The Kidnapped: A Collection of Short Stories

By Dwight L. Wilson. Running Wild Press, 2018. 182 pages. $16.99/paperback; $7.99/eBook.

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“My name is Sarah Ferguson. I was born in slavery but, with the help of the Underground Railroad, stole myself and fled to Ohio.” So begins the introduction to Friend Dwight L. Wilson’s collection of short historical fiction based on the life and experiences of his fourth great-grandmother and other ancestors. As a group, the stories in this collection imagine a varied series of happenings in the pre-Civil War United States centered on an extended African, Quaker, and Indigenous family and their friends, including acts of enslavement, life under slavery, escape to the North, racism in the North, kidnapping, recovery, and abolitionist resistance. They give us a nuanced, complex, and deeply personal history from the 1730s to the 1850s.

The phrase “stole myself” in Sarah’s opening words is key, for this narrator is a woman we see choosing her own path into mental and bodily independence. Despite the multiple restrictions, legal and cultural, that bind her in the United States where slavery was still legal, Sarah herself is becoming unbound, and Wilson gives readers the gift of watching as her life unfolds in new ways. She moves from the background into the foreground, and we feel keenly the multiple complexities of the historical situation through which this movement occurs.

These stories do not hold back on uncovering the absolute cruelty and crushing terrorism of the enslavement system, so readers should not expect in Wilson’s collection a narrative of easy triumph. The stories provide a full picture of slavery’s reach and, especially, Quaker engagement with it in the antebellum United States. Through its blending of historical (both the author’s actual ancestors and other historical personages) and fictional characters, these stories cover everything from a Quaker slave holder in Virginia separating children from their parents for the sake of keeping his land to a fervent and wealthy abolitionist named Patience Starbuck who organizes anti-slavery conventions. There is an enslaved man who joins a group of Shawnee after a raid on the plantation where he has been forced to labor. There are Africans who want to assimilate in the United States and those who hold on to their Fante language and heritage. There are Quakers who provide safe houses along the Underground Railroad and a descendant of Quakers who is a slave holder and a rapist. One of the supporting characters who appears in a couple of stories is an ex-slave himself who betrays others by assisting a White slave hunter from Kentucky in kidnapping those who have escaped over the river into Ohio. Wilson peoples his narrative with all sorts, as Sarah says of the stories: “Each of the privileged is not an oppressive actor. Each of those of color is not heroic. Survivors, not victims are the foci. Regardless of circumstances, optimism fuels decisions.”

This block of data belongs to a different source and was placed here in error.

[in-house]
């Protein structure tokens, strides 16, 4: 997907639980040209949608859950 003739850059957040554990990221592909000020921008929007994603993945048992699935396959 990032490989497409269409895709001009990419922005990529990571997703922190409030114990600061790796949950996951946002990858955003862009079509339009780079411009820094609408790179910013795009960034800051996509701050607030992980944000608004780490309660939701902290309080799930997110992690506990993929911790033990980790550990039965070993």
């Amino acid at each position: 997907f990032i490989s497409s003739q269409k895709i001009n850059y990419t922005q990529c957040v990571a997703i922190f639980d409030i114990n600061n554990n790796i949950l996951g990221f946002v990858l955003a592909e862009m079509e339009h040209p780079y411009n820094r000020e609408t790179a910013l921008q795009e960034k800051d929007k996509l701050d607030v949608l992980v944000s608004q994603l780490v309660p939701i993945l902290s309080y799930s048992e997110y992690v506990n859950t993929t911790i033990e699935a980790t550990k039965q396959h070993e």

These stories do not mince matters. The plainness of their approach to the historical period marks them as Quaker as much as does their focus on Quaker characters. Various characters speak very plainly, as when the fictional abolitionist Patience Starbuck greets the historical Angelina Grimké in one story about women organizing an abolitionist meeting. When Grimké asks politely, “Does Ohio always have snow this late in the spring?” Starbuck returns the nicety with, “Dear Angelina, the only thing we always have is racial hatred.” When the fictional British Friend Margery Barclay, meeting with these abolitionist women in Ohio, broaches the subject of American Quaker discomfort with Blacks joining their meetings, she says, “I am told that the colored people of America prefer singing and preaching.” Sarah Mapps Douglass (another historical figure) retorts, “We ‘prefer’ justice . . . especially when it flows from those who profess to embrace it.” And in one story set in Tennessee, Tiana Rogers, the Cherokee wife of Sam Houston, says, “Honesty does not settle all things. . . . Integrity includes more than what comes from the mouth.”

Friends will find in these stories a rich and sometimes startling tapestry of courageous resistance, violence against those struggling for justice, and excellent food for thought. (Here, again, is Patience Starbuck: “Slavery is always lack of peace, which is to say, it is war.”) While I, as a novel lover, might wish for a bit more narrative to interlock the stories, there is much to gather from this collection, especially for those Friends who wish to face squarely the complex interplay between our own religious tradition and the institution of White supremacy upon which the United States was founded and has continued to sustain itself.

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